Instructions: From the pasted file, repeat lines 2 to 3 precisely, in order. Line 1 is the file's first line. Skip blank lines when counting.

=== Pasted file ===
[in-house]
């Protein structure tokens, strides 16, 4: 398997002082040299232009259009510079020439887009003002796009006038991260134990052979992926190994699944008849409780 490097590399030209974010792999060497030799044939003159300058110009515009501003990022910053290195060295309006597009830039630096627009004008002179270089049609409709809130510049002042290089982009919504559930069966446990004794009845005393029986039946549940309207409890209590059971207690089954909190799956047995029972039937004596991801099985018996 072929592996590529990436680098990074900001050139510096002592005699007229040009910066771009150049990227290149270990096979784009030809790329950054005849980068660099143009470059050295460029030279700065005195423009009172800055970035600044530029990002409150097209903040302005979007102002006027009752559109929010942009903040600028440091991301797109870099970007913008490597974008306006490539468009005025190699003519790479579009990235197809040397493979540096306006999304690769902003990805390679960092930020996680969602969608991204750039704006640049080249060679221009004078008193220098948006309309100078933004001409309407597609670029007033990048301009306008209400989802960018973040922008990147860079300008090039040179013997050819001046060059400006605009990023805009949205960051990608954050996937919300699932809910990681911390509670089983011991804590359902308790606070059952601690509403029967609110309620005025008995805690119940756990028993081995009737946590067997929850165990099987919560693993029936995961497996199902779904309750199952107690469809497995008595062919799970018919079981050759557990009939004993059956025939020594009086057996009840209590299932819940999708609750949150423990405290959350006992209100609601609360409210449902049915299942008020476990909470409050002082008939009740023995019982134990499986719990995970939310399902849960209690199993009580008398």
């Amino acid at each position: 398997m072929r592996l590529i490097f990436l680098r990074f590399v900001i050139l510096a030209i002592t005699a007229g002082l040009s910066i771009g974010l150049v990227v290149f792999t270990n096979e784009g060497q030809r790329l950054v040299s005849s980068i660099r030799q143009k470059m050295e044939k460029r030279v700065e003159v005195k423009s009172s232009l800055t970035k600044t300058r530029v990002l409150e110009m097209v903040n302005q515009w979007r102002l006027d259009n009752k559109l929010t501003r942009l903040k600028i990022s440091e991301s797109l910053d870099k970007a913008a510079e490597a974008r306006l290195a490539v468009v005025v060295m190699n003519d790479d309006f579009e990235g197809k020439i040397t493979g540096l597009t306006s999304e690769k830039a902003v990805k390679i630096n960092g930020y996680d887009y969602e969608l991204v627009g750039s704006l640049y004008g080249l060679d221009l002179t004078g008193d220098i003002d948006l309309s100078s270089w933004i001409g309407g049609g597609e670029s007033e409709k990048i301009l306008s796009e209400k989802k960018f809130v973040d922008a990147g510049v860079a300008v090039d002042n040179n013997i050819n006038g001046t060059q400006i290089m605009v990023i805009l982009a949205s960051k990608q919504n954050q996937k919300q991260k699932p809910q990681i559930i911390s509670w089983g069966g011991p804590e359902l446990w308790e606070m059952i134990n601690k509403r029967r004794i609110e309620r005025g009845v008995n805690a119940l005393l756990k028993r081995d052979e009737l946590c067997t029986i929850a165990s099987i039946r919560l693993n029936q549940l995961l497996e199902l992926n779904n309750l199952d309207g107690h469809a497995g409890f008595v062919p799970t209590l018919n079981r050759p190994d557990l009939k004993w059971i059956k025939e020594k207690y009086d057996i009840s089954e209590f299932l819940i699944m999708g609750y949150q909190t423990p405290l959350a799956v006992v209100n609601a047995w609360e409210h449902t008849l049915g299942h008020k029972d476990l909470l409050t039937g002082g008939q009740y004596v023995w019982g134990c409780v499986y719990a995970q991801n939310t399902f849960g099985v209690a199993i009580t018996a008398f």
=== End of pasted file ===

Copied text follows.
């Protein structure tokens, strides 16, 4: 398997002082040299232009259009510079020439887009003002796009006038991260134990052979992926190994699944008849409780 490097590399030209974010792999060497030799044939003159300058110009515009501003990022910053290195060295309006597009830039630096627009004008002179270089049609409709809130510049002042290089982009919504559930069966446990004794009845005393029986039946549940309207409890209590059971207690089954909190799956047995029972039937004596991801099985018996 072929592996590529990436680098990074900001050139510096002592005699007229040009910066771009150049990227290149270990096979784009030809790329950054005849980068660099143009470059050295460029030279700065005195423009009172800055970035600044530029990002409150097209903040302005979007102002006027009752559109929010942009903040600028440091991301797109870099970007913008490597974008306006490539468009005025190699003519790479579009990235197809040397493979540096306006999304690769902003990805390679960092930020996680969602969608991204750039704006640049080249060679221009004078008193220098948006309309100078933004001409309407597609670029007033990048301009306008209400989802960018973040922008990147860079300008090039040179013997050819001046060059400006605009990023805009949205960051990608954050996937919300699932809910990681911390509670089983011991804590359902308790606070059952601690509403029967609110309620005025008995805690119940756990028993081995009737946590067997929850165990099987919560693993029936995961497996199902779904309750199952107690469809497995008595062919799970018919079981050759557990009939004993059956025939020594009086057996009840209590299932819940999708609750949150423990405290959350006992209100609601609360409210449902049915299942008020476990909470409050002082008939009740023995019982134990499986719990995970939310399902849960209690199993009580008398």
């Amino acid at each position: 398997m072929r592996l590529i490097f990436l680098r990074f590399v900001i050139l510096a030209i002592t005699a007229g002082l040009s910066i771009g974010l150049v990227v290149f792999t270990n096979e784009g060497q030809r790329l950054v040299s005849s980068i660099r030799q143009k470059m050295e044939k460029r030279v700065e003159v005195k423009s009172s232009l800055t970035k600044t300058r530029v990002l409150e110009m097209v903040n302005q515009w979007r102002l006027d259009n009752k559109l929010t501003r942009l903040k600028i990022s440091e991301s797109l910053d870099k970007a913008a510079e490597a974008r306006l290195a490539v468009v005025v060295m190699n003519d790479d309006f579009e990235g197809k020439i040397t493979g540096l597009t306006s999304e690769k830039a902003v990805k390679i630096n960092g930020y996680d887009y969602e969608l991204v627009g750039s704006l640049y004008g080249l060679d221009l002179t004078g008193d220098i003002d948006l309309s100078s270089w933004i001409g309407g049609g597609e670029s007033e409709k990048i301009l306008s796009e209400k989802k960018f809130v973040d922008a990147g510049v860079a300008v090039d002042n040179n013997i050819n006038g001046t060059q400006i290089m605009v990023i805009l982009a949205s960051k990608q919504n954050q996937k919300q991260k699932p809910q990681i559930i911390s509670w089983g069966g011991p804590e359902l446990w308790e606070m059952i134990n601690k509403r029967r004794i609110e309620r005025g009845v008995n805690a119940l005393l756990k028993r081995d052979e009737l946590c067997t029986i929850a165990s099987i039946r919560l693993n029936q549940l995961l497996e199902l992926n779904n309750l199952d309207g107690h469809a497995g409890f008595v062919p799970t209590l018919n079981r050759p190994d557990l009939k004993w059971i059956k025939e020594k207690y009086d057996i009840s089954e209590f299932l819940i699944m999708g609750y949150q909190t423990p405290l959350a799956v006992v209100n609601a047995w609360e409210h449902t008849l049915g299942h008020k029972d476990l909470l409050t039937g002082g008939q009740y004596v023995w019982g134990c409780v499986y719990a995970q991801n939310t399902f849960g099985v209690a199993i009580t018996a008398f």